John Edward Cooper’s Notes

HomeContentsAlphabetical listingWhom I’d like to meet in eternity…

Wednesday 3 April 2013

[Tuesday 2 April 2013]

I was able to have a shower today. The dressing on the right heel didn’t become waterlogged and peel off, so I left it on for a third day. We got to the restaurant for breakfast a bit after 9.30am. I had grapefruit and red grapes, followed by sweetened puffed wheat, then bacon and ham and baked beans. The coffee was weaker today. I added some milk that Janet took in a little teapot from the dispenser near the breakfast cereals, because the stuff they supply with the pot of coffee doesn’t whiten it at all; it must be milk and hot water. Janet poured herself a cup of coffee, didn’t like its pale appearance as it was being poured, and discarded it untasted.
 On the way to the bus stop, Janet saw a sign to the right saying “Supermarket” and other things, which she decided to follow. I walked on towards the stop. A Tetley’s lorry passed me, which struck me as strange; I just had time to snap it on high zoom before it disappeared round a bend in the road.

11:43:58 Tetley’s lorry, near the embarking bus stop

11:43:58 Detail of 11:43:58

Janet caught up with me, and we got the bus (11:58) from the bus stop (“Flamingo”) to its turnaround point at Papagaya (or “Las Coloradas”, as it says on the ticket). It was €2.60 for both of us, so that seems to be the standard fare regardless of distance. Papagaya proved to have nothing of interest, just dwellings, hotels, and a sparsely patronised “Shopping Center”.

11:58 “Flamingo”–“Las Coloradas” €2.60

12:13:12 View from across the road from the alighting bus stop

12:16:44 Approaching the “Shopping Center” of Papagayo

12:16:44 Detail of 12:16:44

12:18:36 Flash-flood channel, presumably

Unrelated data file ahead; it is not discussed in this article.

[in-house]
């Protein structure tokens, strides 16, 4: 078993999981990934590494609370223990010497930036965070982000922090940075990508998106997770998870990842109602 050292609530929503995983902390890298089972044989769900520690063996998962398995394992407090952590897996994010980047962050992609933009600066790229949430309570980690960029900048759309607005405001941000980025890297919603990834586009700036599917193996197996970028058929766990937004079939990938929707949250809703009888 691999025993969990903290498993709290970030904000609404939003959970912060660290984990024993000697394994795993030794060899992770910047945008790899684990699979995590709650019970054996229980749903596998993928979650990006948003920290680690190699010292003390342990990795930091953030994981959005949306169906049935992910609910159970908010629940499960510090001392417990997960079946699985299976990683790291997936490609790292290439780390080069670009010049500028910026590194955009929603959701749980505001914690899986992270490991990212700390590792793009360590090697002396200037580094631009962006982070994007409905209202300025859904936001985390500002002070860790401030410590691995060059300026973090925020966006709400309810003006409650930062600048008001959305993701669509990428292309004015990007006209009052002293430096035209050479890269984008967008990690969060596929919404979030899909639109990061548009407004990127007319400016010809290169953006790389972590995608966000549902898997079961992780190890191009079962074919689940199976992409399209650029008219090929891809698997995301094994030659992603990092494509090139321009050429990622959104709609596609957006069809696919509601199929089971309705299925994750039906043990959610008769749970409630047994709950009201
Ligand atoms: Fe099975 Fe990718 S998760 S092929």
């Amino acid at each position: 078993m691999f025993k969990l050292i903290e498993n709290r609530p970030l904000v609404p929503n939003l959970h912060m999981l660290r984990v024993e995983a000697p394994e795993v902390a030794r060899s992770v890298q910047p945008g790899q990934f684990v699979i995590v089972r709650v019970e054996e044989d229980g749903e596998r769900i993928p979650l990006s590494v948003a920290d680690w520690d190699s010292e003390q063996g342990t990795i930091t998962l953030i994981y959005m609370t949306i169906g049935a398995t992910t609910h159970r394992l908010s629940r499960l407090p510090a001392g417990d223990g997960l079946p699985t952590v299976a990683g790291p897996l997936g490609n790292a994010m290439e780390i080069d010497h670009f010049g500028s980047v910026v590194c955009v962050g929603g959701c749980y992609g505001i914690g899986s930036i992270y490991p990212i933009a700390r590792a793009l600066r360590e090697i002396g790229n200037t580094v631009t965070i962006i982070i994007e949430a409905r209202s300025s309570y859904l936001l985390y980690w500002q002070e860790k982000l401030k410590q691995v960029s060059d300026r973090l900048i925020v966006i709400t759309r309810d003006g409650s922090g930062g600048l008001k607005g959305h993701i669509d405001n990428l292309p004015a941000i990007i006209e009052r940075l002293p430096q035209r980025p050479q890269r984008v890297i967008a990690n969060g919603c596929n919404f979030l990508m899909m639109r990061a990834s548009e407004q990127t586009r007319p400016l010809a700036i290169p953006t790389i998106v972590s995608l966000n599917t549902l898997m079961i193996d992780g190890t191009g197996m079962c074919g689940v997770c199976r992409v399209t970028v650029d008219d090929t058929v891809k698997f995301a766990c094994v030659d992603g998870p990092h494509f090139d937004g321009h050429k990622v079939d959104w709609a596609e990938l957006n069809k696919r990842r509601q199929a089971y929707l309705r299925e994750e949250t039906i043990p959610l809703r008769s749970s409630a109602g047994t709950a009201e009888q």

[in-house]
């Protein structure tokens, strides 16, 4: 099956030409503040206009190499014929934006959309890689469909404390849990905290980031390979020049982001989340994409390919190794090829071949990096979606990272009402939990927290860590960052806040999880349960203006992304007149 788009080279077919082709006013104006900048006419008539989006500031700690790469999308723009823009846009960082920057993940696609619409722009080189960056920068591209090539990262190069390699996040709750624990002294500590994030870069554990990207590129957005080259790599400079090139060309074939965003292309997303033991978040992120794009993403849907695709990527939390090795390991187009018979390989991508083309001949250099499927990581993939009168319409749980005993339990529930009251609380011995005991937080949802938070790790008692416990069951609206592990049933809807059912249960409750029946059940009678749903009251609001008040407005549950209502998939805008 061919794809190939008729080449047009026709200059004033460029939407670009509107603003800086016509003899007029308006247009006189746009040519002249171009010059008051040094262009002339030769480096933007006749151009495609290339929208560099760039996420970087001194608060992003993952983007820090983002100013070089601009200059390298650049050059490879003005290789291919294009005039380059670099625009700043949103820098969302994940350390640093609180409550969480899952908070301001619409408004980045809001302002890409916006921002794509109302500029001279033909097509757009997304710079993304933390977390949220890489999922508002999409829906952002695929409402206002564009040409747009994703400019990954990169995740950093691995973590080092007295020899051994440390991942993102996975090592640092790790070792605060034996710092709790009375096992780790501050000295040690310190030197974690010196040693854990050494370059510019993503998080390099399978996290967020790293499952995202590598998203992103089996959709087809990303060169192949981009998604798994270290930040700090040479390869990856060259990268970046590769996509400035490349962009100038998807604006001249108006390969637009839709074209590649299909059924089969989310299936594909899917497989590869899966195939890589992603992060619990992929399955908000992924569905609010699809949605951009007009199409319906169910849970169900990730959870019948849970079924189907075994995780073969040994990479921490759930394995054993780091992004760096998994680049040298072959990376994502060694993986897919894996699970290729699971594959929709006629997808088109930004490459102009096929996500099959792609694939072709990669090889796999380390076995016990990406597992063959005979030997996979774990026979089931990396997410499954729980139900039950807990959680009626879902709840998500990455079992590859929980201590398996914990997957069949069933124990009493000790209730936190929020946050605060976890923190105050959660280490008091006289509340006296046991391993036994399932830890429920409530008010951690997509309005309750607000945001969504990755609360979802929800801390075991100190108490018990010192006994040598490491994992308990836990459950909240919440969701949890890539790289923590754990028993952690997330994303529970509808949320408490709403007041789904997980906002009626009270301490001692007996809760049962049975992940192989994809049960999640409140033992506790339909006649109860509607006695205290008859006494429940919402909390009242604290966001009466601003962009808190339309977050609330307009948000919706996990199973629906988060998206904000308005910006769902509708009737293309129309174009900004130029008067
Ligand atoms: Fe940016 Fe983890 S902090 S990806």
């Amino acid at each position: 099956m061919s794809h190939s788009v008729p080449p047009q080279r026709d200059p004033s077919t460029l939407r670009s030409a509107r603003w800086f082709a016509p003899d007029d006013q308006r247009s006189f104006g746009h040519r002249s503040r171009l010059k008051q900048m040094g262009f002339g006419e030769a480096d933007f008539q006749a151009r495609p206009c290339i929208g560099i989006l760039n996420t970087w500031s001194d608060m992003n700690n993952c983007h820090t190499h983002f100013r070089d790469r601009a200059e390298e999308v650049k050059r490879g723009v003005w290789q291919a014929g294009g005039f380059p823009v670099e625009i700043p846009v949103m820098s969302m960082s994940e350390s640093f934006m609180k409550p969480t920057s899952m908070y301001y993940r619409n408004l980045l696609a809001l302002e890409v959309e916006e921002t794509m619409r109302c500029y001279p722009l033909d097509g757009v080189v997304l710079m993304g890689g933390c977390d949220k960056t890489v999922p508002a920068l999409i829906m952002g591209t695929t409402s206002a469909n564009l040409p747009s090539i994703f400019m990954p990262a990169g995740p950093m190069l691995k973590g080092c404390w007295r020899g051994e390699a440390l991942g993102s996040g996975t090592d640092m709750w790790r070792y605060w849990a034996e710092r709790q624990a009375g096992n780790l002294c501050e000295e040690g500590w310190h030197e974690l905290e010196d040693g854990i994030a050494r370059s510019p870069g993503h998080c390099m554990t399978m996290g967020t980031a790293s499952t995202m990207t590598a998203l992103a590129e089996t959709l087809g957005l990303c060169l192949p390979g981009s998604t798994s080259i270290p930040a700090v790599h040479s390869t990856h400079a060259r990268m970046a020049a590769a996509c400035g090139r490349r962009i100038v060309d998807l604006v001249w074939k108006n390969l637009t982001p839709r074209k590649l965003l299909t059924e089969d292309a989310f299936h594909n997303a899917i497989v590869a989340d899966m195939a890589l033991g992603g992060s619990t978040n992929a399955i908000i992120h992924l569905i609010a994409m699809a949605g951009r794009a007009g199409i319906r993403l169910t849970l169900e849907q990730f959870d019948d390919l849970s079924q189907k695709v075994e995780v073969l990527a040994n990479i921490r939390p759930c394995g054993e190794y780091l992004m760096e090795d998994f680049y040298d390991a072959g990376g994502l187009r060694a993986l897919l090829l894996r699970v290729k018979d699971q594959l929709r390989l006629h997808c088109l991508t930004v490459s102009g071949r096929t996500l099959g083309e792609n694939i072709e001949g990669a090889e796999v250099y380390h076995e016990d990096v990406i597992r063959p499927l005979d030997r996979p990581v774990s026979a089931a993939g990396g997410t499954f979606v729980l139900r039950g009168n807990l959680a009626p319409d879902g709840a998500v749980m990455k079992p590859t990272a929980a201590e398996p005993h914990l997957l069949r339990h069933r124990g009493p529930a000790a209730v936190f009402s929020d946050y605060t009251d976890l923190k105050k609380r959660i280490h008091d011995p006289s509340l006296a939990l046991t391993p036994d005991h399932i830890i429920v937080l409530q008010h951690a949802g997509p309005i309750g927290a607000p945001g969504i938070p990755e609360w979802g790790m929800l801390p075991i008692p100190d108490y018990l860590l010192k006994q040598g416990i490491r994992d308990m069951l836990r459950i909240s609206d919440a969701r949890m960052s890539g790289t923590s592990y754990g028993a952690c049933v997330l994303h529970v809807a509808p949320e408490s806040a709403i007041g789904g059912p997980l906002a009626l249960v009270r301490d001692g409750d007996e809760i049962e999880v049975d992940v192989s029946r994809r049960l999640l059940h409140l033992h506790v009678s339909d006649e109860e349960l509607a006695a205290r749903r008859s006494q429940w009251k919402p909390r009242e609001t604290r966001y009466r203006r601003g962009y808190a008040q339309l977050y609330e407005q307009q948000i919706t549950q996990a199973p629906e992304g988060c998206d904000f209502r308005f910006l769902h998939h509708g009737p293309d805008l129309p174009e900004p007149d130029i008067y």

12:18:48 Flash-flood channels. Drip-irrigation tubes visible

12:19:00 Drip-irrigation tubes visible

Unbeknown to me, Janet’s hat blew off into a high-walled storm drain; and although she got down into it easily enough, she couldn’t get out again. The first I knew, after I looked around in vain for her, was her calling to me for help. (It must have been she whom I saw earlier, though, in the flash-flood channel, walking by; but it didn’t occur to me to recognise her, because it was such an unlikely place for her to be.) I managed to hobble down to a place where I could pull her up.
 We followed a sign saying “Playas Papagayo”, figuring that “playas” must mean “beaches” (“Playa Blanca” = “White Beach”, then), but the road ended at gates to a hotel courtyard. Janet asked a family the way to the beach — I’m not sure what their nationality was, but the teenage son pointed the way in broken English. It was along an unmade, stony, uneven path, though, so we turned back. In answer to our question, he also told us that there were no shops there, just beaches.
 We found a café in the “Shopping Center”; I had a large beer (€2.00), Janet two 200ml Coca Cola Light (€2.60) and I also had a burger: the choices were “Iberian”, “chicken” and “beef”, and I chose an “Iberian” with cheese (€2.20). It seemed to be beef, fairly “rarely” cooked — so I don’t know what the difference is, unless it be similar to the choice between “beef” and “Aberdeen Angus” back home. The receipt was headed “
CAF. ROPER PL. BLAN”, presumably “Café Roper, Playa Blanca”, and the address was “C.C. EL PUEBLO LAS COLORADAS, 35580 PLAYA BLANCA”. Perhaps there was more to “Papagayo” than we discovered, and this was only the “Las Coloradas” part.

12:51:32 Lunch in the “Shopping Center”


Thence, back to “Las Coloradas” bus stop. We’d already noticed that cock sparrows here have brown heads, like Italian sparrows; and, indeed, one left his chasing of a hen bird in a bush to pose on a rock for us.

13:37:30 Posing for the camera, behind us at the Papagayo bus stop

A couple came and sat on the bench next to us to wait for the bus. The man proceeded to assault us with the smoke and ash and stink of a cigarette. We got the bus (13:39) — the driver, who looked like François Truffaut, went out for a smoke before returning to the bus and driving off — to the T-junction with the road to Rubicón (“Los Arcos” on the ticket).